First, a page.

Tibet formally expelled the last garrisoned troops of the Qing Emperor in 1911, an unmistakable act of sovereignty, and repatriated them to China in 1912. The Kuomintang Government invited Tibet to join the Nationalist Republic, but Tibet declined. The Nationalist Government attempted unilaterally to assert control over Tibet until 1918 and then again beginning in 1931, but failed. In 1949, Tibet expelled the last remaining Chinese representatives.

Tibet was an independent country at the time of the Chinese invasion in 1950 with a government headed by the institution of the Dalai Lama. The State of Tibet continues, despite the illegal occupation, through the existence and activities of the Tibetan Government-in-Exile. The Dalai Lama remains the Head of State with executive functions organized under the cabinet, or Kashag. Under a draft constitution, legislative authority rests in an elected parliament, and an independent judiciary has been established. The Tibetan State therefore continues to exist, represented by its legitimate Government-in-Exile in Dharamsala.

B. The Tibetan People Are Entitled To Self-Determination

Even if Tibet had not been an independent nation in 1950, the Tibetan people would nonetheless be entitled to exercise their right of self-determination. International law recognizes the right of peoples to self-determination; that is, 'the right freely to determine, without external interference, their political status and to pursue their economic, social and cultural development.' The Tibetans are unquestionably a 'people' to whom the right of self-determination attaches. They are entitled to choose independence from the PRC, autonomy with the PRC, or any other political status.

The Tibetans are entitled to exercise their right of self-determination as against the PRC's claim of territorial integrity because the PRC has not acted as the legitimate government of the Tibetan people. A government's legitimacy derives from a people's exercise of the right of self-determination and from its conduct in accordance with its obligation to protect and promote the fundamental human rights of all of its people, without discrimination. The PRC's government in Tibet was imposed on the Tibetans by force, not by an exercise of self-determination. Moreover, the PRC has persistently and systematically abused the human rights of Tibetans through repression of religion, population transfer, birth control policies, discrimination, destruction of the environment, involuntary disappearances, arbitrary arrest, torture and arbitrary executions. The PRC is therefore not the legitimate government of the Tibetan people and has no claim of territorial integrity to assert against the Tibetans' right of self-determination.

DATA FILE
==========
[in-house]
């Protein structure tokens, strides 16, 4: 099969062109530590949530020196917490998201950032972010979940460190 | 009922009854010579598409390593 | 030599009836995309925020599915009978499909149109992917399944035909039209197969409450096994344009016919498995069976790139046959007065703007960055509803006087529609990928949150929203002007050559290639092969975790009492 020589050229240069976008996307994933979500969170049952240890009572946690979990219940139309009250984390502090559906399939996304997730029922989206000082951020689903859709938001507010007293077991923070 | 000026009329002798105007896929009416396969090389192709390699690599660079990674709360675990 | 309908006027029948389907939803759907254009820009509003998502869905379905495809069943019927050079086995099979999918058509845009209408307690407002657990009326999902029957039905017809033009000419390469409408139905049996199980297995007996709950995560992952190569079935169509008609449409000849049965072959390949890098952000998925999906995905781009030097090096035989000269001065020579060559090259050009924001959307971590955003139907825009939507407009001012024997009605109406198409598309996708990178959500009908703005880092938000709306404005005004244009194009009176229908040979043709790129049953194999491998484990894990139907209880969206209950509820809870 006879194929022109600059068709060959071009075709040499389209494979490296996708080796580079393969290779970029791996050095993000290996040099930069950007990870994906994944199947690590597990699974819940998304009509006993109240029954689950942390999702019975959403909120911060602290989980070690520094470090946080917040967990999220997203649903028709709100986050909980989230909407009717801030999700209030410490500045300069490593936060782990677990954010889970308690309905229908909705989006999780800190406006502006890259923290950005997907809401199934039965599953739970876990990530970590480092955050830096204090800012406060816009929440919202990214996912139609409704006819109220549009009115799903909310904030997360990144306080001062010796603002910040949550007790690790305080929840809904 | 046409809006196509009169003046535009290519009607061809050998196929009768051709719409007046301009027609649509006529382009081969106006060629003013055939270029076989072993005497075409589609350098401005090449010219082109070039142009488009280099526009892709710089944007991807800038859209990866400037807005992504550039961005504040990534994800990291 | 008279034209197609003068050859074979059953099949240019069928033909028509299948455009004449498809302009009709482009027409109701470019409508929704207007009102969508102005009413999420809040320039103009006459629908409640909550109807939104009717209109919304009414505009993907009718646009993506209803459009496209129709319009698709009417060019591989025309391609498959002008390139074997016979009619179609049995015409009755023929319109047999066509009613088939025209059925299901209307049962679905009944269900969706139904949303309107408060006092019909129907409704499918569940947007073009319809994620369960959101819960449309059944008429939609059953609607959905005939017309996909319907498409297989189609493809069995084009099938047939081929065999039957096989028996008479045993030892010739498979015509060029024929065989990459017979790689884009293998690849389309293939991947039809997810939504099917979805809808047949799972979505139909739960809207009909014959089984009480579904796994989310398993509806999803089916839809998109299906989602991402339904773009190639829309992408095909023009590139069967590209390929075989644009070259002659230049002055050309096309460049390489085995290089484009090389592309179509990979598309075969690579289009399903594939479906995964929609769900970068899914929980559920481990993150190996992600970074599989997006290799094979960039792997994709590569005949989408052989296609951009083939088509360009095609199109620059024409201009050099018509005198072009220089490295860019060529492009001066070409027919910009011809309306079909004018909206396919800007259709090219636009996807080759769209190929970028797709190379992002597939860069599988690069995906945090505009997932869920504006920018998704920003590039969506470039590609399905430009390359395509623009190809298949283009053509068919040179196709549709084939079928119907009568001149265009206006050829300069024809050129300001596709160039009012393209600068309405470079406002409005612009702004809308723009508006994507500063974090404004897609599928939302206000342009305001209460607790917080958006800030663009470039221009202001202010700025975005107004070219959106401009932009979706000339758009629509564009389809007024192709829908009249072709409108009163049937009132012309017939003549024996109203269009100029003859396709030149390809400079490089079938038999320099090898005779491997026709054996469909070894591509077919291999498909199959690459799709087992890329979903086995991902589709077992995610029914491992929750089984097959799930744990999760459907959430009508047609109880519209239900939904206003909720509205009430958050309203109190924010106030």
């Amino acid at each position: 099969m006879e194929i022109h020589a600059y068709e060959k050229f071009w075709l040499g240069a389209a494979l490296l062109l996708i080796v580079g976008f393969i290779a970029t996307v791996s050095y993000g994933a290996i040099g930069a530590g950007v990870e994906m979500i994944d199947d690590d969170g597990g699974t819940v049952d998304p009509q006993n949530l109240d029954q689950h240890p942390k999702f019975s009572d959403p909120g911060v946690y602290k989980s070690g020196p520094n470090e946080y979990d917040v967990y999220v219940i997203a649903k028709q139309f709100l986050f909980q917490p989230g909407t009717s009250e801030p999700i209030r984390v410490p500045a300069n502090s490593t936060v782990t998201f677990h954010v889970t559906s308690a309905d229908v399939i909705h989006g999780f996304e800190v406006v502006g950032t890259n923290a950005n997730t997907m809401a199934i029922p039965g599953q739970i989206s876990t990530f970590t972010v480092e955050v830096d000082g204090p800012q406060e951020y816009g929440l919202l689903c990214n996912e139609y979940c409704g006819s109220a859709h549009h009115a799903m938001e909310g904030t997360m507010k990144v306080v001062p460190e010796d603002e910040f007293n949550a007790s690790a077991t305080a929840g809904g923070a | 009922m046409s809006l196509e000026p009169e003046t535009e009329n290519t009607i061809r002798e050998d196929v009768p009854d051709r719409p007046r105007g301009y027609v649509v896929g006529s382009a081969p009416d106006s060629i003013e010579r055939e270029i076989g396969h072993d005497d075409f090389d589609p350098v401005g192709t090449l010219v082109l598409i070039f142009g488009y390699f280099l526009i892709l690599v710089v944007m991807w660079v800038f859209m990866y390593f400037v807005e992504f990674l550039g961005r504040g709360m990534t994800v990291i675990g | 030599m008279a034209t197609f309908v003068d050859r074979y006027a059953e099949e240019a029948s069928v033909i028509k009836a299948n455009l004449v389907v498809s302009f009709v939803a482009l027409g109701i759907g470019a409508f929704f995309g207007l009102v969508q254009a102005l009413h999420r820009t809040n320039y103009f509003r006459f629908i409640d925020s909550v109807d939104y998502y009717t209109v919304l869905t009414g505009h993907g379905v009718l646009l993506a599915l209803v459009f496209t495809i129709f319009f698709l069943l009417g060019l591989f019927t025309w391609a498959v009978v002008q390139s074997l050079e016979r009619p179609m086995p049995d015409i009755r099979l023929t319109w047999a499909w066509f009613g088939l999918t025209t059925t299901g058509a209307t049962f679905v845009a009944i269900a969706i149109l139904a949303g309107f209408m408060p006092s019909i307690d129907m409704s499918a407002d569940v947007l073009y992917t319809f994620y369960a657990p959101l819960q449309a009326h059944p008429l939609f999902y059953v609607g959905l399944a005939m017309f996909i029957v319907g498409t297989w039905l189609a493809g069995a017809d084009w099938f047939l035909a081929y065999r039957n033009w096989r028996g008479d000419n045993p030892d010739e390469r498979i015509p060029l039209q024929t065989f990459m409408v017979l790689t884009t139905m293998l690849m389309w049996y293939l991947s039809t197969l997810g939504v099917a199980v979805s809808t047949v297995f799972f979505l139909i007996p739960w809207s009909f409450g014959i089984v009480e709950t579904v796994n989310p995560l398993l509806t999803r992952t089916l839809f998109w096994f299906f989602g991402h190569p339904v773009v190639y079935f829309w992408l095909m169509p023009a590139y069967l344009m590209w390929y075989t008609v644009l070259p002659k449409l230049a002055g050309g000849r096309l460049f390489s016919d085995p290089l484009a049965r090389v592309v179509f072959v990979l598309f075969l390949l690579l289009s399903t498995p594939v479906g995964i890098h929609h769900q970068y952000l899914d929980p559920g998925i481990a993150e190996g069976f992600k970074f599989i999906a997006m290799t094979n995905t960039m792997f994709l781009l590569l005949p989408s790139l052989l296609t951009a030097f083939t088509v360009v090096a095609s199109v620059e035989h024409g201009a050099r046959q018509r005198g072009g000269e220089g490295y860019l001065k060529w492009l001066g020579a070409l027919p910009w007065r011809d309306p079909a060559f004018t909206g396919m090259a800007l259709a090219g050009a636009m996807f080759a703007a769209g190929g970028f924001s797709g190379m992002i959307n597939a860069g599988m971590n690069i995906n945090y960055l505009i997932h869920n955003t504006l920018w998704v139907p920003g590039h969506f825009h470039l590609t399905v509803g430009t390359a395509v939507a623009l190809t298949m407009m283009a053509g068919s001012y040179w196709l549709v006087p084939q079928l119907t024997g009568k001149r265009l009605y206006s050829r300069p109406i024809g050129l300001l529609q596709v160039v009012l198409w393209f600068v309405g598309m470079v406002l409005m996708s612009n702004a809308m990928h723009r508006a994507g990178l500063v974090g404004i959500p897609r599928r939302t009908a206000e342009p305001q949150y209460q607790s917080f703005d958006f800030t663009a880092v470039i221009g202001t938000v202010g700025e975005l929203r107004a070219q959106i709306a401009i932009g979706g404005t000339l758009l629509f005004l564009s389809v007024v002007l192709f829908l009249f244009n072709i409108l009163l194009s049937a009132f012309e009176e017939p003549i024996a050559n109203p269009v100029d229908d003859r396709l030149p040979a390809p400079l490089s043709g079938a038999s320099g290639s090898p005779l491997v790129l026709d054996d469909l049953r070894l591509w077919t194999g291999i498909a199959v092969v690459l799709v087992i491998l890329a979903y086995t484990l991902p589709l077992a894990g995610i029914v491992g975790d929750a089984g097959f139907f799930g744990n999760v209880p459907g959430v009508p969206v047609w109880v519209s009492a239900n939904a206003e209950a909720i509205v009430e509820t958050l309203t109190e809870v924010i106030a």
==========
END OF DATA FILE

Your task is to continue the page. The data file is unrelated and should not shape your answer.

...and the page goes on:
A balancing of the fundamental values of the international community also weighs heavily in favor of enforcing the Tibetans' right to self-determination. A non-militarized independent Tibet would enhance peace and security in the region by serving as a buffer zone between the two most populous nations in the world - India and China - who have only gone to war since the PRC stationed troops in Tibet along the Indian border. The Tibetans' exercise of self-determination will also promote the international values of respect for human rights and fundamental freedoms. The PRC has openly and officially abused Tibetan human rights in an apparent effort to marginalize the Tibetans as a people. Only the exercise of self-determination by the Tibetans will restore respect for the Tibetans' human rights and fundamental freedoms.